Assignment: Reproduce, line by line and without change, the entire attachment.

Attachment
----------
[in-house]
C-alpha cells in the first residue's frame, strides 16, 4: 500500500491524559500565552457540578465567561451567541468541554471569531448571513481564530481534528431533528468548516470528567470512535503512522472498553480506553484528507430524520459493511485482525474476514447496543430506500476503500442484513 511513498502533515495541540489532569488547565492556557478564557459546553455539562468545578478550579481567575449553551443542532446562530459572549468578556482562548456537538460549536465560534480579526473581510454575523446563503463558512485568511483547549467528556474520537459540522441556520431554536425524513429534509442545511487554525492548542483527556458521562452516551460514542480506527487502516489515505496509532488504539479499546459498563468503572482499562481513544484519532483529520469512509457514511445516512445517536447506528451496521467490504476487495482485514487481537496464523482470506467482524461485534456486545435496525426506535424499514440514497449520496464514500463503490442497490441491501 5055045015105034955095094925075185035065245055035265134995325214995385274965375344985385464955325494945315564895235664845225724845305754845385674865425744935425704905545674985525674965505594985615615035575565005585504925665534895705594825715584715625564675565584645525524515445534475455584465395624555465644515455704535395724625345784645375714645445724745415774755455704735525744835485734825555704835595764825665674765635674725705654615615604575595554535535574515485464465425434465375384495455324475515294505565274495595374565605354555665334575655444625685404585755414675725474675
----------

[in-house]
C-alpha cells in the first residue's frame, strides 16, 4: 500500500491524559500565552457540578465567561451567541468541554471569531448571513481564530481534528431533528468548516470528567470512535503512522472498553480506553484528507430524520459493511485482525474476514447496543430506500476503500442484513 511513498502533515495541540489532569488547565492556557478564557459546553455539562468545578478550579481567575449553551443542532446562530459572549468578556482562548456537538460549536465560534480579526473581510454575523446563503463558512485568511483547549467528556474520537459540522441556520431554536425524513429534509442545511487554525492548542483527556458521562452516551460514542480506527487502516489515505496509532488504539479499546459498563468503572482499562481513544484519532483529520469512509457514511445516512445517536447506528451496521467490504476487495482485514487481537496464523482470506467482524461485534456486545435496525426506535424499514440514497449520496464514500463503490442497490441491501 5055045015105034955095094925075185035065245055035265134995325214995385274965375344985385464955325494945315564895235664845225724845305754845385674865425744935425704905545674985525674965505594985615615035575565005585504925665534895705594825715584715625564675565584645525524515445534475455584465395624555465644515455704535395724625345784645375714645445724745415774755455704735525744835485734825555704835595764825665674765635674725705654615615604575595554535535574515485464465425434465375384495455324475515294505565274495595374565605354555665334575655444625685404585755414675725474675